[31] Rule 9 (art 5) offer for all target shares must be made: where person/co. acquires 30% or more of voting share rights or: where person holding not less than 30% but not more than 50% of voting rights acquires additional shares which increase his/her percentage of the voting rights

[32] Structure of ownership of Cadbury: from last September 49% of its shares were already American owned and only 28% were British. Short term trader’ s holding however rose from 5% to 31% ( mainly by hedge funds ) in the hope of benefiting from buy outs

[33] Rule 19 of the Takeover Code

[34] Pettet,B, Ibid n3 Cadbury for instance tried to explain that the share prices were going to go up before it was sold. institutional shareholder in whom the decision seems to rests are often said to be only concerned with their exit strategy- however it seems that not all of them are passive and there is a significant percentage of them are quite active.

[35] R v Panel on Takeovers, ex parte Datafin plc [1987] QB 815: the court will only look at the case once the bid has been completed  and so any judgment is merely declaratory of the position in the future.

[36] Carke, B, “Articles 9 and 11 of the Takeover Directive (2004/25) and the market forcorporate control” (2006) J.B.L 355 -In continental Europe for example the majority of listed company shares are owned in large blocks by families or institutions closely linked to management”. There the agency problem is not the need to align management and shareholder interest but in ensuring that those block holders do not act in a manner contrary to the interest of remaining shareholders

[37] Mark Roe: politics path dependency. See Pettet

[38] Armour.J and Skeel, D Jr.Ibid n15. at 53

[39]Armour.J and SkeelIbid n15 , at 53: a shareholder bidder who believes that target managers are “improperly resisting its bid” can generally file suit in Deaware Chancery court “The tender offer is itself regulated principally by the Securities and Exchange Commission, which assesses compliance with the disclosure and process rules.

[40] Howard Smith Ltd v Ampol Petroleum Ltd [1974] A.C. 821

[41] Armour, Ibid n15, at 59

[42] Armour, Ibid n15, at 54 Political explanation to the divergence of US and UK takeover regulation. In the US “federalism has amplified the voice of corporate managers”- state lawmakers have incentive to keep them happy because they are worried that they will otherwise go elsewhere suggesting that managers will often get what they want in Delaware and elsewhere. Without this “federalist structure”, managers in the UK exert far less influence.

[43] “lawyers play relatively little role in the Takeover Panel oversight”- armour 53.][43] the principal benefit of this is that litigation costs are reduced –notes same cannot be said for lawyers so can say that the US system is considerably more expensive for parties to a takeover”-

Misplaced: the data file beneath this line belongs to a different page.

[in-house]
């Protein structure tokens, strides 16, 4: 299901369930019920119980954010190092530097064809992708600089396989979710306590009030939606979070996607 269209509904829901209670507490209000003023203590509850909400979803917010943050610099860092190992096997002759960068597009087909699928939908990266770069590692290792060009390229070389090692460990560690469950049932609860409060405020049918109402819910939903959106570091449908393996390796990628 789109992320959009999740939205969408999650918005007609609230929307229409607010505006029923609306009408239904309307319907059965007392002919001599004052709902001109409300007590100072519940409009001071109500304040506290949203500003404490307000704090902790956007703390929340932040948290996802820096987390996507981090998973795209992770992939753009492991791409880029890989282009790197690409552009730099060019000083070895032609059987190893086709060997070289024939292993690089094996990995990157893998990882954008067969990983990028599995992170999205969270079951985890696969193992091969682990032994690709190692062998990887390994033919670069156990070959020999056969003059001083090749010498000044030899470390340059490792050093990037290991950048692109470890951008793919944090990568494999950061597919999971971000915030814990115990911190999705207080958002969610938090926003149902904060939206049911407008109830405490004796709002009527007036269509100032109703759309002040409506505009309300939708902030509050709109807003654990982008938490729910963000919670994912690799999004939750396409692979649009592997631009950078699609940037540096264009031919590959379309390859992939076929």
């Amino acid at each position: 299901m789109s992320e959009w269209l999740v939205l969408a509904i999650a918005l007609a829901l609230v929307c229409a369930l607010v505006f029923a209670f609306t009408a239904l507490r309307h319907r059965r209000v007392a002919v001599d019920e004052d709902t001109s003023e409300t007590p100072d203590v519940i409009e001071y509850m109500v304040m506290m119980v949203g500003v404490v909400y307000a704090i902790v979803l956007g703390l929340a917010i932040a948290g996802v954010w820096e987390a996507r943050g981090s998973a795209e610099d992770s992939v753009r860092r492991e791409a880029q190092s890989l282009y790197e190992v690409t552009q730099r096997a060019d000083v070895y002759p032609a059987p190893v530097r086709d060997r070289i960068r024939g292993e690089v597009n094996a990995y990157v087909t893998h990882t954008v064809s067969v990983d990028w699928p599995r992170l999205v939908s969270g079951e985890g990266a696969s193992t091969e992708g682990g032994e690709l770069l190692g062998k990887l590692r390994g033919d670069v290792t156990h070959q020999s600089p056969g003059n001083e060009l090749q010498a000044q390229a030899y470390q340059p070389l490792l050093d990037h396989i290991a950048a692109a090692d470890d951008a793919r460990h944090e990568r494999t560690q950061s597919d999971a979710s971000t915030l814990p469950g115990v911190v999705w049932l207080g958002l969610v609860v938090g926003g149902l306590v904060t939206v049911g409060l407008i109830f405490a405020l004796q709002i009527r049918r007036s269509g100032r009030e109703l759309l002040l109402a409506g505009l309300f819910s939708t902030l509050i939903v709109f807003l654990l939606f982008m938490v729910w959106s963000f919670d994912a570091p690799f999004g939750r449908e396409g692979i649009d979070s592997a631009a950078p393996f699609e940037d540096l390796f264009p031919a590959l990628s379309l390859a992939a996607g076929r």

[44] Johnston, A. “Takeover Regulation: Historical and theoretical Perspective on the City Code”, (2007) CLJ. 422

[45] Armour. Ibid n15, at 53-

[46] Example: The French and German state intervened when there was in attempt to take over Danone and Volkswagen. No similar attempt, at least none that is effective, is seen from the British government.

[47] Cadbury: most people in summerset worked for Cadbury: the newpapers create an images of a company that is very much integrated in the community- however also clear that it would have been inefficient to keep it open.

[48] Under such theory shareholders are the principle and the management is the agent- it therefore fallows that as in normal agent/ principle relationships the management have to represent the interest of the shareholders.


[50] Kershaw, d. “The Illusion of Importance: Reconsidering the Uk’s takeover defence prohibition” (2007) International & Comparative Law Quarterly 267-307

[51] Armour, Ibid n15

[52] illusion article- some which share taken in small space of time etc-

[53] Cadbury, A. (1992), “The Cadbury Report”, The Committee on the Financial Aspects of Corporate Governance and Gee and Co. Ltd. First published December 1992, the Cadbury committee was also of the view that employment did not have a place in takeover law.

[54] Johnston, A. “Takeover Regulation: Historical and theoretical Perspective on the City Code”, (2007) CLJ. 422, at 422- An important thing to note is that share price cannot always be said to be a superficial measurement. It is important to acknowledge that a lot of things feed into the share price of a company, indeed share price often reflects present value of future returns often things like. Against this argument it can be said that there is an ongoing process of having to meet the market’s expectations and if the management fails to do so share prices will be affected as a result. Ie. There is ongoing checks and balances ensuring effective management of companies.

[55] The Economist. March 27th – April 2nd 2010, pg 73